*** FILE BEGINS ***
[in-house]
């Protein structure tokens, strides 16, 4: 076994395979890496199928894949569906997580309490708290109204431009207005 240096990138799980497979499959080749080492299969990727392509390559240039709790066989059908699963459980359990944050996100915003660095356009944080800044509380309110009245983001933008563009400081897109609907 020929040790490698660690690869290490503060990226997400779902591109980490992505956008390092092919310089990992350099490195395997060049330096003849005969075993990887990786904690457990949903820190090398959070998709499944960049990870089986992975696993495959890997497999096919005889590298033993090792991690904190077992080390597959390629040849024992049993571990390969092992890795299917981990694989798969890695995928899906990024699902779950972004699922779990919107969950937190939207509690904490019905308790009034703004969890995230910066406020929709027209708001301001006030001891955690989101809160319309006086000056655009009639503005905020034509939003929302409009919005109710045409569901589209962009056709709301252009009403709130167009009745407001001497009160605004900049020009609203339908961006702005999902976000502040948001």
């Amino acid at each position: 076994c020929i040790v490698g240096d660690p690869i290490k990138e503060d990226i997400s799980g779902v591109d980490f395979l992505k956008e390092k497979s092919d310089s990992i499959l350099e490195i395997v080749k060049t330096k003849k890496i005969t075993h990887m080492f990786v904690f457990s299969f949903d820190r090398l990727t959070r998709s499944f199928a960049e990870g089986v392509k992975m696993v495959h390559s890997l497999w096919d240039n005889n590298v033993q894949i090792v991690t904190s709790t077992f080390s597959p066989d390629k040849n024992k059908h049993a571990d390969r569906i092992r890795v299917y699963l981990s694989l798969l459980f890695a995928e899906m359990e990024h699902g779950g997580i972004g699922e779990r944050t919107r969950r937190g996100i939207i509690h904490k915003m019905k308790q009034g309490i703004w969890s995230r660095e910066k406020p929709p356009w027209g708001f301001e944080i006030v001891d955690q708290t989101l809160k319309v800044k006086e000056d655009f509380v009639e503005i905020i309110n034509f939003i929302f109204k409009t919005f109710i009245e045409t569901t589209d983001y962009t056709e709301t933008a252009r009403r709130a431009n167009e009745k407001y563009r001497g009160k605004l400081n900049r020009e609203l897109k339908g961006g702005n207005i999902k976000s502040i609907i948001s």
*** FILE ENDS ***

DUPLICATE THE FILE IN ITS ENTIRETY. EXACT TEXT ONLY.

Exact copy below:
[in-house]
């Protein structure tokens, strides 16, 4: 076994395979890496199928894949569906997580309490708290109204431009207005 240096990138799980497979499959080749080492299969990727392509390559240039709790066989059908699963459980359990944050996100915003660095356009944080800044509380309110009245983001933008563009400081897109609907 020929040790490698660690690869290490503060990226997400779902591109980490992505956008390092092919310089990992350099490195395997060049330096003849005969075993990887990786904690457990949903820190090398959070998709499944960049990870089986992975696993495959890997497999096919005889590298033993090792991690904190077992080390597959390629040849024992049993571990390969092992890795299917981990694989798969890695995928899906990024699902779950972004699922779990919107969950937190939207509690904490019905308790009034703004969890995230910066406020929709027209708001301001006030001891955690989101809160319309006086000056655009009639503005905020034509939003929302409009919005109710045409569901589209962009056709709301252009009403709130167009009745407001001497009160605004900049020009609203339908961006702005999902976000502040948001």
């Amino acid at each position: 076994c020929i040790v490698g240096d660690p690869i290490k990138e503060d990226i997400s799980g779902v591109d980490f395979l992505k956008e390092k497979s092919d310089s990992i499959l350099e490195i395997v080749k060049t330096k003849k890496i005969t075993h990887m080492f990786v904690f457990s299969f949903d820190r090398l990727t959070r998709s499944f199928a960049e990870g089986v392509k992975m696993v495959h390559s890997l497999w096919d240039n005889n590298v033993q894949i090792v991690t904190s709790t077992f080390s597959p066989d390629k040849n024992k059908h049993a571990d390969r569906i092992r890795v299917y699963l981990s694989l798969l459980f890695a995928e899906m359990e990024h699902g779950g997580i972004g699922e779990r944050t919107r969950r937190g996100i939207i509690h904490k915003m019905k308790q009034g309490i703004w969890s995230r660095e910066k406020p929709p356009w027209g708001f301001e944080i006030v001891d955690q708290t989101l809160k319309v800044k006086e000056d655009f509380v009639e503005i905020i309110n034509f939003i929302f109204k409009t919005f109710i009245e045409t569901t589209d983001y962009t056709e709301t933008a252009r009403r709130a431009n167009e009745k407001y563009r001497g009160k605004l400081n900049r020009e609203l897109k339908g961006g702005n207005i999902k976000s502040i609907i948001s």